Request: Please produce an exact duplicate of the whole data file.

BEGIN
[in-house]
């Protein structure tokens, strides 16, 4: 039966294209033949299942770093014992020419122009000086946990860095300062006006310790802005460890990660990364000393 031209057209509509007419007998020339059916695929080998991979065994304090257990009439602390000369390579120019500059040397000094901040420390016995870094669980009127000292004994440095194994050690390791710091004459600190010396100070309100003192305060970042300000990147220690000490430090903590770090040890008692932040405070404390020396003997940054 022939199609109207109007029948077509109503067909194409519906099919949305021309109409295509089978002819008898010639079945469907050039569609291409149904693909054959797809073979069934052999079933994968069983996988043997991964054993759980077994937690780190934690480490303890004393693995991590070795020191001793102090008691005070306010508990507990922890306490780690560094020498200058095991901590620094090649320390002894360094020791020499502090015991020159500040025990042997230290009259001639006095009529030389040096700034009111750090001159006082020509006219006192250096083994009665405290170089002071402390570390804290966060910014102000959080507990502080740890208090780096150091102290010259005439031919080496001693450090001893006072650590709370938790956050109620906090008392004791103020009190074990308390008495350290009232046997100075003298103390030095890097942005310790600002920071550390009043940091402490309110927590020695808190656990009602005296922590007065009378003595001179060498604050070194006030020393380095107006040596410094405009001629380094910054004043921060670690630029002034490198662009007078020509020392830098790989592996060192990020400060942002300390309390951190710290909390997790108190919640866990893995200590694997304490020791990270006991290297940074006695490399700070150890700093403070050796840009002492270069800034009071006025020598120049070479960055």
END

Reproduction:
[in-house]
């Protein structure tokens, strides 16, 4: 039966294209033949299942770093014992020419122009000086946990860095300062006006310790802005460890990660990364000393 031209057209509509007419007998020339059916695929080998991979065994304090257990009439602390000369390579120019500059040397000094901040420390016995870094669980009127000292004994440095194994050690390791710091004459600190010396100070309100003192305060970042300000990147220690000490430090903590770090040890008692932040405070404390020396003997940054 022939199609109207109007029948077509109503067909194409519906099919949305021309109409295509089978002819008898010639079945469907050039569609291409149904693909054959797809073979069934052999079933994968069983996988043997991964054993759980077994937690780190934690480490303890004393693995991590070795020191001793102090008691005070306010508990507990922890306490780690560094020498200058095991901590620094090649320390002894360094020791020499502090015991020159500040025990042997230290009259001639006095009529030389040096700034009111750090001159006082020509006219006192250096083994009665405290170089002071402390570390804290966060910014102000959080507990502080740890208090780096150091102290010259005439031919080496001693450090001893006072650590709370938790956050109620906090008392004791103020009190074990308390008495350290009232046997100075003298103390030095890097942005310790600002920071550390009043940091402490309110927590020695808190656990009602005296922590007065009378003595001179060498604050070194006030020393380095107006040596410094405009001629380094910054004043921060670690630029002034490198662009007078020509020392830098790989592996060192990020400060942002300390309390951190710290909390997790108190919640866990893995200590694997304490020791990270006991290297940074006695490399700070150890700093403070050796840009002492270069800034009071006025020598120049070479960055």